"Before doing so she looked around in the wary manner of a poacher. It was not the first time that she had broken fence in her life; but somehow, and all of a sudden, she had felt herself too near womanhood to indulge in such practices with freedom. However, she moved forward..."
"The phrase 'felt herself too near womanhood' gives us an early indication of the sort of sexual imagery which got dear Hardy into so much trouble and which eventually made him give up novel writing:(. His descriptions of women invariably have a sexual connotation and although they are ostensibly innocent he gives us to understand that their innocence can be lost at any time. Hardy was a womaniser and I think his deep love of women shows through in his descriptions of women and the problems they encountered living in Victorian society."
"The inclusion of the beech and the ash here shows Hardy using the symbolism of trees as Margery approaches the house - the beech is known as the 'tree of wishes' and the ash represents sacrifice/surrender. In his descriptions of nature, Hardy regularly uses the symbolism of flowers and trees well known to Victorians."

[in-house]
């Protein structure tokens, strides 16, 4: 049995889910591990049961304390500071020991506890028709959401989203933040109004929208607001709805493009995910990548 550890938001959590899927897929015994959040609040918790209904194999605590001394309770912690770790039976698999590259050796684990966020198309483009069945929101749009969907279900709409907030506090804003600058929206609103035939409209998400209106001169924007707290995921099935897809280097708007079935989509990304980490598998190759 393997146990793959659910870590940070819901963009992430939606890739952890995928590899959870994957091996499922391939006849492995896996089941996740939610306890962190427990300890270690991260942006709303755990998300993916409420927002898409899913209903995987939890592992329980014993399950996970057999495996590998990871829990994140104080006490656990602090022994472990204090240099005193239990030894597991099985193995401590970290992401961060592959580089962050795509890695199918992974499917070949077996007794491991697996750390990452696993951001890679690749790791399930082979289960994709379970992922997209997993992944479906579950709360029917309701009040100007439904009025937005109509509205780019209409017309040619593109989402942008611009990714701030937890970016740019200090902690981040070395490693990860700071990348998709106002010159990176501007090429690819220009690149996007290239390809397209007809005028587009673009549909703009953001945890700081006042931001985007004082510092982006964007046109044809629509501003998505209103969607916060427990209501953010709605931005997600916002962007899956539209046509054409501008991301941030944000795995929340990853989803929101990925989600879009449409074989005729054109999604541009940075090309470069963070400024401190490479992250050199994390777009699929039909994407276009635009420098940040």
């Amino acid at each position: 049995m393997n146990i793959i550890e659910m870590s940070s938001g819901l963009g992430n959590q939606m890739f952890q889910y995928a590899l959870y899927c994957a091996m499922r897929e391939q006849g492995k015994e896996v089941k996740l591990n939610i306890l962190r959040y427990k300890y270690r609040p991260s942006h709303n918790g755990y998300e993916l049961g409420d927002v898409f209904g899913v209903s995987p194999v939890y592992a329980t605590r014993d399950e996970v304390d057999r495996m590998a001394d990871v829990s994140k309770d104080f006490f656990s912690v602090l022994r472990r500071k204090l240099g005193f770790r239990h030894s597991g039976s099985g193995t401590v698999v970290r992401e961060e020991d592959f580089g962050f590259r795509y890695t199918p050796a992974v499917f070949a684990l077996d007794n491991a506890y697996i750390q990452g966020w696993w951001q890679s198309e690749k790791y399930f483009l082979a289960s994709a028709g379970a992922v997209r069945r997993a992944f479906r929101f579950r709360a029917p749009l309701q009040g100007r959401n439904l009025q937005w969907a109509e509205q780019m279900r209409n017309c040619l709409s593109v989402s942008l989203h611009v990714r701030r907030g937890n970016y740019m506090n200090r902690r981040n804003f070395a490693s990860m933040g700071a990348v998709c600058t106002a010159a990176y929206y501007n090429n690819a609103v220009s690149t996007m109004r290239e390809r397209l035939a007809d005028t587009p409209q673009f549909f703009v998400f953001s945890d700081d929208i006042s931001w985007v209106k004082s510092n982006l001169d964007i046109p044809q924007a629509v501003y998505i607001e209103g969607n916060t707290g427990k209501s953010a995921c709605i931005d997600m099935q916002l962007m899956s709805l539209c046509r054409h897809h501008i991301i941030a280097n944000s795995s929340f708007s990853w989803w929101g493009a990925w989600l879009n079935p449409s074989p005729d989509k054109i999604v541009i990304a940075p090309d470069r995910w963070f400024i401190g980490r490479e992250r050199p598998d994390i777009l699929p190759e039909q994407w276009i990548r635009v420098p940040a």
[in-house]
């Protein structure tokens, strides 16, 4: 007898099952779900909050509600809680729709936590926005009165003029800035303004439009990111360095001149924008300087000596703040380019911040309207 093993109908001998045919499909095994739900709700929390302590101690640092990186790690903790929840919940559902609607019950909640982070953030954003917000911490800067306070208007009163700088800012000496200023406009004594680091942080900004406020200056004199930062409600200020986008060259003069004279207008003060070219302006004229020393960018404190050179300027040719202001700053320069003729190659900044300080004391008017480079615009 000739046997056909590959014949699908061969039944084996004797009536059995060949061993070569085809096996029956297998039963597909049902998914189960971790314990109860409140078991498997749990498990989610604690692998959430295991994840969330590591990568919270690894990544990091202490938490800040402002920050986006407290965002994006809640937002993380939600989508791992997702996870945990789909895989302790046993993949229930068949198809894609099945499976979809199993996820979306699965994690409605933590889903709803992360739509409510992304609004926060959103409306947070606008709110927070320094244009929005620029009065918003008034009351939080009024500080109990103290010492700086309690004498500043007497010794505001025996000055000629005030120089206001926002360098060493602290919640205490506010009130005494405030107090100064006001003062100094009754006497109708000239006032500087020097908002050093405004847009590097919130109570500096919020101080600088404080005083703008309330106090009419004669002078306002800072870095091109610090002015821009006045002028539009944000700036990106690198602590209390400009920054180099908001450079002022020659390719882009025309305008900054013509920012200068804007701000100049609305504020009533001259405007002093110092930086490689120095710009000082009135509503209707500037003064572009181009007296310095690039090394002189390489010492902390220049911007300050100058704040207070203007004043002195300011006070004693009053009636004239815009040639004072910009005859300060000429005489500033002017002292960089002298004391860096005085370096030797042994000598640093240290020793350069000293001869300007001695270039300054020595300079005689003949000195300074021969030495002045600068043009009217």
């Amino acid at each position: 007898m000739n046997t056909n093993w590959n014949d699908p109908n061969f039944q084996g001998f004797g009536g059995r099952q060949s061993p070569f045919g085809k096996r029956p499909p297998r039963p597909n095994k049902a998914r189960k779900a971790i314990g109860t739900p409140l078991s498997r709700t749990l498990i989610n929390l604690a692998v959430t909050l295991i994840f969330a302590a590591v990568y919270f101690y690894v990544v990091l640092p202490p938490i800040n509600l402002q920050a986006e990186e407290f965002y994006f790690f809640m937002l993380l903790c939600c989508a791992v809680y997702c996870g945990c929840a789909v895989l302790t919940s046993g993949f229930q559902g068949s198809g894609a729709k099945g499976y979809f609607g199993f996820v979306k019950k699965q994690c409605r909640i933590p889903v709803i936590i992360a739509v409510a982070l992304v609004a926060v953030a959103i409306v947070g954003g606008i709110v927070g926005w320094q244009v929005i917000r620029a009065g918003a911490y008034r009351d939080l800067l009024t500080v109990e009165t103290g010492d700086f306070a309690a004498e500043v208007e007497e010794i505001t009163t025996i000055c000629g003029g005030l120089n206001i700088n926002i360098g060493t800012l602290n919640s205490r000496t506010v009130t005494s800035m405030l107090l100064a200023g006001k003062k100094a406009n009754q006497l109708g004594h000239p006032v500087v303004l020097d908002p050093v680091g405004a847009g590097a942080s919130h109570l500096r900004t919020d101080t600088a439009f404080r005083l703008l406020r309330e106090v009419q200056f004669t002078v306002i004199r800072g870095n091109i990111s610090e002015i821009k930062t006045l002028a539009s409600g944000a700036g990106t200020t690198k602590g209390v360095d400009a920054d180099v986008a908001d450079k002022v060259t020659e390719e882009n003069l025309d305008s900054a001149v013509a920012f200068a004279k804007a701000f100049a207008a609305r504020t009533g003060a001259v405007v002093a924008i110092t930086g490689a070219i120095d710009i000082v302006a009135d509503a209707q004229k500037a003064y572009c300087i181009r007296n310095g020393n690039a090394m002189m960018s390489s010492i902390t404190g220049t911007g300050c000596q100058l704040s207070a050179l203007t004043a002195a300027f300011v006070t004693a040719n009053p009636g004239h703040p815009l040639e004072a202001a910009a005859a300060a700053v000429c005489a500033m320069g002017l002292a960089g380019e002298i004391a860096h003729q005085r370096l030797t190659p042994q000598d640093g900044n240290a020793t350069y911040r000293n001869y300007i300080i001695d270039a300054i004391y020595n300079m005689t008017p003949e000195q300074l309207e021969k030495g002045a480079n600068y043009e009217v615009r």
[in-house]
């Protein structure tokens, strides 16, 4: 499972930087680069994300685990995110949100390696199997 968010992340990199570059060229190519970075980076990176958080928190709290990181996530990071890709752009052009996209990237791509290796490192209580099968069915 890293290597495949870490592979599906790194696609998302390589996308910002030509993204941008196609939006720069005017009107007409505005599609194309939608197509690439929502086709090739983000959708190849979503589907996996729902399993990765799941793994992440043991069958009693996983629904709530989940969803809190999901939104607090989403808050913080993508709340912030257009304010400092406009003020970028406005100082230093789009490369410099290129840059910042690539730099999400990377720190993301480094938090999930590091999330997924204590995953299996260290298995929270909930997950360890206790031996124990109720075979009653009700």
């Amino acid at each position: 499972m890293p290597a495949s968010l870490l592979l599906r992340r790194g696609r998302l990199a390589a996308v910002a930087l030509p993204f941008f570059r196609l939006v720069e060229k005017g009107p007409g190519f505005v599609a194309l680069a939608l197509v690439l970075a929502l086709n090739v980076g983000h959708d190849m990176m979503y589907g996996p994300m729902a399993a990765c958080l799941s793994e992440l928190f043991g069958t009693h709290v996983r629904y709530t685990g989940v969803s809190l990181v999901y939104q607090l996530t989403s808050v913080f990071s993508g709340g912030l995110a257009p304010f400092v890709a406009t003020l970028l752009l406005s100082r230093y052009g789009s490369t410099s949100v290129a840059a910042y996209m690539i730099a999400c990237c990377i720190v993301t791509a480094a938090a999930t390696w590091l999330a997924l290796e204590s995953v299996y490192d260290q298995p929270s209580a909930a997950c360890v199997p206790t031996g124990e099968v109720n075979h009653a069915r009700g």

"Having imprudently advanced thus far, Margery's wish was to get back again in the same unseen manner; but in moving her foot for the purpose it grated on the gravel. He started up with an air of bewilderment, and slipped something into the pocket of his dressing gown. She was almost certain it was a pistol. The pair stood looking blankly at each other."
"'My guardian child--my good friend--you have saved me!''What from?' she ventured to ask.'That you may never know.'She thought of the weapon, and guessed that the letter he had just received had effected this change in his mood, but made no observation till he went on to say, 'What did you tell me was your name, dear girl?'"
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